Practising forms of self-care will improve productivity, positivity, boost your immune system, fight fatigue and give you a general feeling of wellbeing.

And not so free – but cheapish.

Energy foods – nuts, seeds

Nuts and seeds contain a number of important vitamins and nutrients. They are also high in protein so when eaten in moderation can give sustained energy throughout the day.


My favourite supplement.

As a stimulant, caffeine acts on the brain and nervous system. In small doses, it can make you feel refreshed and focused. In large doses, you are likely to feel anxious and have difficulty sleeping.

This doesn’t mean we can start slamming back high energy drinks. They usually have ridiculously high doses of caffeine as well as masses of sugar.

Stick to a coffee or two and make them earlier in the day.

Top Recommended Extras


A general multivitamin is an easy way to roll  some of these vitamins into one tablet. You will find that the dosage is not as good but when taken regularly they can be effective.

Best Nest Multi+ for Women Over 50

This is a women’s multivitamin designed to nourish you and your needs. Made with the active-form of the nutrients, whole-food organic fruits and vegetables, probiotics, and live enzymes for a vibrant life beyond 50 plus.


Just when the wrinkles start to show our CoQ10 levels and energy often start to decline. We can’t get enough CoQ10 from diet alone. Therefore, a CoQ10 supplement, especially as we age, can support antioxidant activity, help maintain heart health and aid in the production of energy.

The body’s capacity to produce CoQ10 declines with age. Signs of deficiency include fatigue and muscle pains.

Doctor’s Best High Absorption CoQ10 with BioPerine

Fatigue is a common problem as you start to enter midlife. Boosting your energy doesn’t need to be difficult, CoQ10 may be the perfect supplement for you.

Omega 3

Our bodies need omega-3 fatty acids, which are not made in the body, in order to work normally.

It is difficult to eat enough fatty fish to cover our need for omega-3 so it is a good idea to take it in the form of a supplement. As with all supplements you get what you pay for. Consider opting for supplements of better quality that the bargain bin specials you see inside the door of every large pharmacy.

Herbal Supplements

Herbal supplements are generally taken from the leaves, stems, seeds, or flowers of plants. They are made into teas, capsules, and other forms.

Many of the plants used for menopausal symptoms have naturally occurring compounds called phytoestrogens. Phytoestrogens can have some effects in the body similar to estrogen, the female hormone which decreases during menopause.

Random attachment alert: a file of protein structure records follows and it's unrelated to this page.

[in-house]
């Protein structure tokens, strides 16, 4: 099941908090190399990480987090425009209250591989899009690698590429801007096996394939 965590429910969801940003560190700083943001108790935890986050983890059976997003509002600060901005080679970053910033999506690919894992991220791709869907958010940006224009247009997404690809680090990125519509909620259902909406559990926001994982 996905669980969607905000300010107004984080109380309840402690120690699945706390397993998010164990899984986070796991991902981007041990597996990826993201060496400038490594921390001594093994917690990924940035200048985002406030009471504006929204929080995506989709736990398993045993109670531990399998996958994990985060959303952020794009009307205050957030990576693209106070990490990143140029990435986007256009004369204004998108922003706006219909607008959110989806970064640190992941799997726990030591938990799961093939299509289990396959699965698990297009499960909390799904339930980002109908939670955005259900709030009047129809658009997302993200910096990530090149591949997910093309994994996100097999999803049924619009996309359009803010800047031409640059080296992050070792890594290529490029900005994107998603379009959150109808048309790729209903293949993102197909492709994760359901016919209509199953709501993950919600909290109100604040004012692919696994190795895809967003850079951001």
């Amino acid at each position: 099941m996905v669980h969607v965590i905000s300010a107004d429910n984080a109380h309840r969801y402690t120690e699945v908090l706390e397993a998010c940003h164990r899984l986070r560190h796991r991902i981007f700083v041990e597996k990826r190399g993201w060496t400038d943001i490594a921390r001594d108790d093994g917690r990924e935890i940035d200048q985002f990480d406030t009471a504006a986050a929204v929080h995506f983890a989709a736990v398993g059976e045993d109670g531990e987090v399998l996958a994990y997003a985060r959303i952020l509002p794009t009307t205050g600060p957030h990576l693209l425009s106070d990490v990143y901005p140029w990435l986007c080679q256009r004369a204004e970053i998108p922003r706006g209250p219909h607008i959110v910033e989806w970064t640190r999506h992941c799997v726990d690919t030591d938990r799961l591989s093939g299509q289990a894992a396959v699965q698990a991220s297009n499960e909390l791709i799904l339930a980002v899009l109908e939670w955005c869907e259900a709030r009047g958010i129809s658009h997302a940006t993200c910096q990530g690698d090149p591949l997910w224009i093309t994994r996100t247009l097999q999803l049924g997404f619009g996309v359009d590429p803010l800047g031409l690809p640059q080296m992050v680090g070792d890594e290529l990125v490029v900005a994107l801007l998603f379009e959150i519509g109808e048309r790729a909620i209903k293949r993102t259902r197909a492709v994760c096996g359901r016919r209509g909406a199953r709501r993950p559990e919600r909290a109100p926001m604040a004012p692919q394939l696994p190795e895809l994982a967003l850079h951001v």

There is little conclusive evidence in clinical studies to support the use of herbs such as red clover and and black cohosh in the treatment of menopause symptoms.


bunch of sage

Sage, which you will be familar with as a culinary herb has been used in the treatment for hot flushes and night sweats for generations.

Again there is not much research to show that sage is effective in reducing symptoms but women have been using it for eons so I tend to think there must be something behind the history.

Sage can be taken as a tea, in a capsule or used as an essential oil.


Sage tea and capsules are easily ingested however, DO NOT ingest the oil.

It is very concentrated and has very high amounts of a compound known as thujone.

In high amounts thujone can damage the nervous system.

Pregnant women should not use sage oil and tea (though they can still use it as a culinary herb).

Sage may have a sedative effect on some people.

Supplementary Therapies


The mindfulness of yoga in marrying the breath with the body may be beneficial in reducing menopause symptoms such as hot flashes.

These benefits aside yoga can help reduce anxiety, improve strength and flexibility and add to the general feeling of wellbeing.

woman doing yoga


Stimulating certain points along the meridians with particular amounts of pressure may help to balance hormones and so lesson menopause symptoms.

In Conclusion

Choosing supplements is a bit of a minefield so I encourage you to get the freebie offered at the beginning of the post.

Despite all of the information in this post the best supplements for energy in midlife are the ones that you feel give you the most positive changes. Everyone reacts differently. Monitor how you feel closely. If you feel nauseous or there is a change in your bowel movements or anything negative at all that you notice stop taking them.

If you’re post menopausal also check out this post –

 6 Essential Vitamins And Minerals For Postmenopusal Women

woman with supplementswoman with energy doing yogawoman drinking waterwoman with energy using weights

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Jane Lamason

Hi, I'm Jane. I'm a certified health and life coach and the owner at I help women over 50 navigate menopause and life beyond fifty. I offer simple strategies for improving your health naturally and encourage women to take control of their own health in ways that don't impact on their lifestyle or time.